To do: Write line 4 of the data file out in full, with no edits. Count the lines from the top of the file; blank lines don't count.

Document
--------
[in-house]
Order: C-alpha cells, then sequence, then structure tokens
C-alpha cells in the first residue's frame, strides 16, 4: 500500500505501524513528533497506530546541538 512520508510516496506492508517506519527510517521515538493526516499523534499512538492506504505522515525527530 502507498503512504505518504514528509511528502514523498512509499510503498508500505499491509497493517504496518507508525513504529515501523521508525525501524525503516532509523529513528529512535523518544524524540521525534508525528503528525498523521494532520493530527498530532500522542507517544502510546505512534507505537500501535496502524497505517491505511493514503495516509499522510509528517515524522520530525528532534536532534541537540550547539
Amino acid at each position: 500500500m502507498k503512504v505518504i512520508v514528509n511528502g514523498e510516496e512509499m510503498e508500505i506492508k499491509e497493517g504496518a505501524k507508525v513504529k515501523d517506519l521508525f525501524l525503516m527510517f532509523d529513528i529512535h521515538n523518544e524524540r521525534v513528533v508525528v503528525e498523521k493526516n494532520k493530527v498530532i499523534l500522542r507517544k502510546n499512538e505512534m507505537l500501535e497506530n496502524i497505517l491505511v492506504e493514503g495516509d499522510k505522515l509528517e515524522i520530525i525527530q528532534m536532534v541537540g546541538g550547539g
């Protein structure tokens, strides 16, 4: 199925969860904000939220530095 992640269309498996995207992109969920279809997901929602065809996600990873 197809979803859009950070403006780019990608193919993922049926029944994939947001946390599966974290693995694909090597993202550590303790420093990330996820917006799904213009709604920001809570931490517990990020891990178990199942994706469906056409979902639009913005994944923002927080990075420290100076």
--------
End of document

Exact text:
Amino acid at each position: 500500500m502507498k503512504v505518504i512520508v514528509n511528502g514523498e510516496e512509499m510503498e508500505i506492508k499491509e497493517g504496518a505501524k507508525v513504529k515501523d517506519l521508525f525501524l525503516m527510517f532509523d529513528i529512535h521515538n523518544e524524540r521525534v513528533v508525528v503528525e498523521k493526516n494532520k493530527v498530532i499523534l500522542r507517544k502510546n499512538e505512534m507505537l500501535e497506530n496502524i497505517l491505511v492506504e493514503g495516509d499522510k505522515l509528517e515524522i520530525i525527530q528532534m536532534v541537540g546541538g550547539g